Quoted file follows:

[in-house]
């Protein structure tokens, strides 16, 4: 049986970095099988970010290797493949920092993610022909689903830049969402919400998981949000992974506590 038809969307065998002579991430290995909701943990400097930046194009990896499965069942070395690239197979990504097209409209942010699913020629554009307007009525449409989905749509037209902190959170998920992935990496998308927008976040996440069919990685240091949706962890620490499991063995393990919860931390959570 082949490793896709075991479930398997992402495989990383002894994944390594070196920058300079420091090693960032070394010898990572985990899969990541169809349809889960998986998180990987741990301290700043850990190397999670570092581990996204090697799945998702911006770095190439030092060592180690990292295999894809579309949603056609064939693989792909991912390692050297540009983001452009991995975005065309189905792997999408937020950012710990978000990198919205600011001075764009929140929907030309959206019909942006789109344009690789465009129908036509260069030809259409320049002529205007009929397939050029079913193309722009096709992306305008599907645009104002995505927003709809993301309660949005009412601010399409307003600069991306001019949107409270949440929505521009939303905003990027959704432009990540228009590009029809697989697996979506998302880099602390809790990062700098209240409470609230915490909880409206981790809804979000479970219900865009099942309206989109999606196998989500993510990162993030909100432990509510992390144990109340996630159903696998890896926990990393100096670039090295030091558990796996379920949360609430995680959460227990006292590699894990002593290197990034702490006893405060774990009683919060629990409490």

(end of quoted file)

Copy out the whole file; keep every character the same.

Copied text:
[in-house]
């Protein structure tokens, strides 16, 4: 049986970095099988970010290797493949920092993610022909689903830049969402919400998981949000992974506590 038809969307065998002579991430290995909701943990400097930046194009990896499965069942070395690239197979990504097209409209942010699913020629554009307007009525449409989905749509037209902190959170998920992935990496998308927008976040996440069919990685240091949706962890620490499991063995393990919860931390959570 082949490793896709075991479930398997992402495989990383002894994944390594070196920058300079420091090693960032070394010898990572985990899969990541169809349809889960998986998180990987741990301290700043850990190397999670570092581990996204090697799945998702911006770095190439030092060592180690990292295999894809579309949603056609064939693989792909991912390692050297540009983001452009991995975005065309189905792997999408937020950012710990978000990198919205600011001075764009929140929907030309959206019909942006789109344009690789465009129908036509260069030809259409320049002529205007009929397939050029079913193309722009096709992306305008599907645009104002995505927003709809993301309660949005009412601010399409307003600069991306001019949107409270949440929505521009939303905003990027959704432009990540228009590009029809697989697996979506998302880099602390809790990062700098209240409470609230915490909880409206981790809804979000479970219900865009099942309206989109999606196998989500993510990162993030909100432990509510992390144990109340996630159903696998890896926990990393100096670039090295030091558990796996379920949360609430995680959460227990006292590699894990002593290197990034702490006893405060774990009683919060629990409490």